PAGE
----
• Mandy Raff

Eat Your Way to Better Health - Tip 4 - Forget Counting Calories


OK I get the whole 'energy in, energy out' thing, but in my opinion, counting calories (or kilojoules) is a waste of time. It can also lead to obsessive ‘dieting’ behaviours, and a twisted relationship with exercise as the way to burn up any excess calories you’ve eaten.


Counting calories places no emphasis on the types of food you eat, just the amount of calories the food contains. According to the calorie myth, in order to lose weight all you need to do is follow the equation of ‘eat less, move more’, but this simply isn't true. Calorie counts are completely misleading because they don’t factor in that your body processes different foods in different ways. Not even calories from different kinds of sugar are treated identically by your body. I think we (the collective we – us and the scientists lol) have only scratched the surface of understanding the full implications of this. It’s complicated, and like lots of nutritional information out there, can be confusing. So I say, let it go! Concentrate instead on the nutrient quality of food. Think in terms of the quality of the food you’re eating, rather than its calorie count.


There are lots of foods that are part of general consumption for most people that contain what I call ‘hollow’ or ‘empty’ calories. They’re over-processed, so there’s precious little goodness left in them. They have lots of additives including sugar, salt, chemicals and preservatives to create flavour and improve shelf life. They’re also often literally inflated in size by air. Think most supermarket breads and breakfast cereals. Then of course there’s the whole range of manufactured ‘snack’ foods that fit this picture too. And that’s just for starters. You can judge how well these products satisfy your body by the fact that you’re hungry again soon after consuming them. These nutrient-poor foods can spike insulin levels, increase cravings, supress feelings of fullness, cause hormonal dysfunction, and encourage overeating. Yikes!


Alternatively, if you consume nutrient dense-foods, your body feels satisfied. You don’t feel the need to eat more and more because healthy, nutrient-dense foods will keep hunger at bay, help maintain stable blood glucose levels, reduce cravings, and allow your brain to signal to your stomach that it's full. Often the portion of food required is far less to give you all the energy you need. So what does nutrient-dense mean? Food contains macronutrients like fat, protein and carbohydrates, along with micronutrients like vitamins, minerals and other phytochemicals. Nutrient-dense foods have more nutrients per calorie. They’re rich in nutrients. The best source is whole foods, which simply means foods closest to their natural state. The less processed a food is usually means the more nutrient-dense it is. In other words, it’s ‘real’ food.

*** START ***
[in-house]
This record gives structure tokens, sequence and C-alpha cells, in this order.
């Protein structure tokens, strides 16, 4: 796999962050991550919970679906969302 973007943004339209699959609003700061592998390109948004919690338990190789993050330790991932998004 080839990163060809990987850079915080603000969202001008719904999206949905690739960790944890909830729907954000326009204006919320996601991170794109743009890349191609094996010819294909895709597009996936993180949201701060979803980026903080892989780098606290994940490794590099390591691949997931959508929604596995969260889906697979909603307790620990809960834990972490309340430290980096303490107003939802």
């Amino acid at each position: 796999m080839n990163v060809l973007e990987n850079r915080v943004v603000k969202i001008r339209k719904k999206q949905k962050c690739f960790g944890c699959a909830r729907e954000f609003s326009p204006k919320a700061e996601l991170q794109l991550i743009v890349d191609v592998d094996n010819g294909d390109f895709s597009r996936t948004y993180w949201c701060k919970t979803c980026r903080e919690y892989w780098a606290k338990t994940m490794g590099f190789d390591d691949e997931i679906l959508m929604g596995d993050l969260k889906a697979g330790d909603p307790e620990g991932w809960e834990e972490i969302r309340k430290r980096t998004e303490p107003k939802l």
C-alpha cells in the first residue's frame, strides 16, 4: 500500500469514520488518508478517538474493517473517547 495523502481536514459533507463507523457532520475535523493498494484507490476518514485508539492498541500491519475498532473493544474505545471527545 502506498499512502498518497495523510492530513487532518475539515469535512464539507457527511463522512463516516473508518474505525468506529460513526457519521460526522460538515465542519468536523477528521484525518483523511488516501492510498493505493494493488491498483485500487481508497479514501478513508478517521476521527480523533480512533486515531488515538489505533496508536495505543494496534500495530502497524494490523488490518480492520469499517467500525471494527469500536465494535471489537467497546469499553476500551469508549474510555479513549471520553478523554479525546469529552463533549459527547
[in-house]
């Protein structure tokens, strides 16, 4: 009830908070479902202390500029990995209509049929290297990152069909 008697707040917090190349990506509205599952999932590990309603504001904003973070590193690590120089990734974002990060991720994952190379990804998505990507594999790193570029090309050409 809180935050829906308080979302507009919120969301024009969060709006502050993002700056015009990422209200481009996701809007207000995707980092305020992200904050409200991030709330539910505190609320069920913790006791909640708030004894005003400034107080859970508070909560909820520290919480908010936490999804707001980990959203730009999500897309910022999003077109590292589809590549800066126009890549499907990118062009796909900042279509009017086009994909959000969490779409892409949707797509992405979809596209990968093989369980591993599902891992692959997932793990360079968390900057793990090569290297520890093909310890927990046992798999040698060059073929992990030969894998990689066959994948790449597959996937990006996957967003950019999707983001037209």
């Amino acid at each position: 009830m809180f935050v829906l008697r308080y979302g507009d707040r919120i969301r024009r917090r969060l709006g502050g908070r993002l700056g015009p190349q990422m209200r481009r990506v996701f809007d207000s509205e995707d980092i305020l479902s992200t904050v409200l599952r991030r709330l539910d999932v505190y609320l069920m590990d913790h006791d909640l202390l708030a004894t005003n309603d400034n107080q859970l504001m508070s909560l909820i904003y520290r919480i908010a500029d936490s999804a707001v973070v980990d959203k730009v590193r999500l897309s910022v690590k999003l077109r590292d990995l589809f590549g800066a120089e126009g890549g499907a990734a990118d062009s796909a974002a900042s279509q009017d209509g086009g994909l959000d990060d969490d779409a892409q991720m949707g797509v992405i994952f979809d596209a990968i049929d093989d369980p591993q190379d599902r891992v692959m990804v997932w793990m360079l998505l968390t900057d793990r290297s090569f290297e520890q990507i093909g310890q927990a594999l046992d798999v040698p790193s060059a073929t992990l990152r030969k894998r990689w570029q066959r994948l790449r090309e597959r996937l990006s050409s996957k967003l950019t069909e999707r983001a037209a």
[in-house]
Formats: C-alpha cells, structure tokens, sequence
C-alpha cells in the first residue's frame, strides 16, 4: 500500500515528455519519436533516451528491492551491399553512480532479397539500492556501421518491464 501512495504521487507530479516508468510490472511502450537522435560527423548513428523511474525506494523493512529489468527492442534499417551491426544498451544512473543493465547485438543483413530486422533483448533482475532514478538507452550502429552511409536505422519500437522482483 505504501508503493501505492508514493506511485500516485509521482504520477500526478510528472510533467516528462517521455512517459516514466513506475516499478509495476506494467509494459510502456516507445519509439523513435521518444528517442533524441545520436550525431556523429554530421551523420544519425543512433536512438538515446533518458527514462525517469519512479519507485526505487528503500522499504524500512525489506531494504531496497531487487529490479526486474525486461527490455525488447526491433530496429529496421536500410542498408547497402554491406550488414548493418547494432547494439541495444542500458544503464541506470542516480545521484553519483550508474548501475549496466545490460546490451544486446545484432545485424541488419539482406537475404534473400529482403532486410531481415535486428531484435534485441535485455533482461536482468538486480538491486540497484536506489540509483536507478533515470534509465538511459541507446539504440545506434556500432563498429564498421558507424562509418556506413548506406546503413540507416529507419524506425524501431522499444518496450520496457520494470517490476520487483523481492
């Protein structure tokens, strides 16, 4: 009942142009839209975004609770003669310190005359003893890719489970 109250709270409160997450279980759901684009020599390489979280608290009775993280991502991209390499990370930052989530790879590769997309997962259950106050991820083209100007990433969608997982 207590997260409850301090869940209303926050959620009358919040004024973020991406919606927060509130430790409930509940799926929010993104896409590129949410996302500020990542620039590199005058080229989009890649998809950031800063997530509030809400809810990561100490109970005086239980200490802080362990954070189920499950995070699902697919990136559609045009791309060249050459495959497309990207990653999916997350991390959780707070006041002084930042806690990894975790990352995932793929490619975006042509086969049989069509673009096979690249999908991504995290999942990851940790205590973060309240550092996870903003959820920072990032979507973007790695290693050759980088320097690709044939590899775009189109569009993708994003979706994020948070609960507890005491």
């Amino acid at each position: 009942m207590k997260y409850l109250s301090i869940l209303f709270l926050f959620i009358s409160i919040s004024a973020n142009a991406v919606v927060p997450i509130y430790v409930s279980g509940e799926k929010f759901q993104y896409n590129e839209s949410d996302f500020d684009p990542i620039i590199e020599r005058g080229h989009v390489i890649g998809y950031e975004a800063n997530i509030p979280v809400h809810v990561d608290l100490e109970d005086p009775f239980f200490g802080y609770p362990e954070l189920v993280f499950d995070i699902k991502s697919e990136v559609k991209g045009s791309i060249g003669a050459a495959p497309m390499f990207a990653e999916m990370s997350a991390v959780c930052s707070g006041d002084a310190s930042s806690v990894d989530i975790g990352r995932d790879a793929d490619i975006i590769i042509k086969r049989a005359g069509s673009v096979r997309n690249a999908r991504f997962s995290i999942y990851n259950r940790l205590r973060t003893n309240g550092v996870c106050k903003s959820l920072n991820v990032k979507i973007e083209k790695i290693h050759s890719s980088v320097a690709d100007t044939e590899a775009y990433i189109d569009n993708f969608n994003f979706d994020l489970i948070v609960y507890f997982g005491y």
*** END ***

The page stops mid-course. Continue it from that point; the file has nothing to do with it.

If you're diabetic or have a serious medical condition, there may be a requirement for measuring and recording in relation to the food you consume. If you're not in this category, I would suggest that you focus on the nutrient value of the food you eat and develop a greater awareness of what you’re buying and eating. Unfortunately in modern Western society we’ve become totally disconnected from our food sources and have a limited understanding of the way food is produced. Most of us would be horrified at some of the things that go on in large scale food production. (Watch the documentaries ‘Food, Inc’ or ‘Food Matters’ if you'd like to find out.) We’ve been so focussed on convenience that we’ve forgotten what real food is about. Our lives are so busy we think we don’t have time to cook from scratch using real ingredients, or we don’t know how to. This disconnect from real food has enormous repercussions for our health.


If you can, try to access your fresh whole foods locally, from small conscious suppliers. Know where your food comes from and what it is you’re actually eating. Fill your shopping basket with fresh fruit and vegetables, nuts and seeds, legumes, quality protein sources, and as few processed foods as possible. Organic is always the optimal - free range and grain free for eggs and meat. I totally understand this is not always accessible or affordable for everyone. Just keep in mind when you’re budgeting that you’ll actually need less when you eat nutrient-dense foods as they’re premium fuel for your body. And you won’t be spending money on all that processed stuff. For those who say it’s too expensive to eat healthy food, I totally dispute that. I regularly cook healthful meals for myself that don’t cost as much as takeaway, nutrient-poor food.


I’m an example of what can happen when you focus on the quality of what you’re eating and how it can fuel your body. By doing this I’ve been able to maintain my natural weight for over 5 years, after spending a lifetime yo-yo dieting and being totally disconnected from my body’s needs. I also lost over 20 kilos doing this and I didn’t count a single calorie to do it. And I ate, and still eat, plenty of food. My blood sugar and hormone levels are balanced. I don’t crave nutrient-poor foods and in fact, I don’t even think about them anymore. And this from a girl who used to eat a bag of sweets for a snack – truly.


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(Please note, the content of this blog is based on personal experience and is for informational purposes only. It’s not a substitute for professional medical advice, diagnosis, or treatment. Always seek the advice of your doctor or other qualified health care provider for any questions you have regarding a medical condition, and before undertaking any diet, dietary supplement, exercise, or other health program.)


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